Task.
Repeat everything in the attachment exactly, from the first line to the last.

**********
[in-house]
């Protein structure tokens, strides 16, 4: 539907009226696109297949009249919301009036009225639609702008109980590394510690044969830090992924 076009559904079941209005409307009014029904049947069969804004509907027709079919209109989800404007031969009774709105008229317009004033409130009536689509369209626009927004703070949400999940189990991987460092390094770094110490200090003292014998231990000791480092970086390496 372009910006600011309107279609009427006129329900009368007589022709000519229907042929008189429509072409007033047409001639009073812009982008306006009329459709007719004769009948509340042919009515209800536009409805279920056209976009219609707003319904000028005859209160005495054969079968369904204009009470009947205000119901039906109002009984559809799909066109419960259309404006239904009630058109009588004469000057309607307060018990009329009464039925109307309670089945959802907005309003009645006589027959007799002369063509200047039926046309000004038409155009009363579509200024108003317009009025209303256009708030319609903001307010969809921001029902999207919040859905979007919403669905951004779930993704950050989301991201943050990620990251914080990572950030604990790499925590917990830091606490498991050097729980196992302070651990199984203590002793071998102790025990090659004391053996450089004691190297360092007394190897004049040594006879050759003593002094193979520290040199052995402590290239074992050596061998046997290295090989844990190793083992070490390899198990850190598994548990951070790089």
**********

[in-house]
């Protein structure tokens, strides 16, 4: 539907009226696109297949009249919301009036009225639609702008109980590394510690044969830090992924 076009559904079941209005409307009014029904049947069969804004509907027709079919209109989800404007031969009774709105008229317009004033409130009536689509369209626009927004703070949400999940189990991987460092390094770094110490200090003292014998231990000791480092970086390496 372009910006600011309107279609009427006129329900009368007589022709000519229907042929008189429509072409007033047409001639009073812009982008306006009329459709007719004769009948509340042919009515209800536009409805279920056209976009219609707003319904000028005859209160005495054969079968369904204009009470009947205000119901039906109002009984559809799909066109419960259309404006239904009630058109009588004469000057309607307060018990009329009464039925109307309670089945959802907005309003009645006589027959007799002369063509200047039926046309000004038409155009009363579509200024108003317009009025209303256009708030319609903001307010969809921001029902999207919040859905979007919403669905951004779930993704950050989301991201943050990620990251914080990572950030604990790499925590917990830091606490498991050097729980196992302070651990199984203590002793071998102790025990090659004391053996450089004691190297360092007394190897004049040594006879050759003593002094193979520290040199052995402590290239074992050596061998046997290295090989844990190793083992070490390899198990850190598994548990951070790089």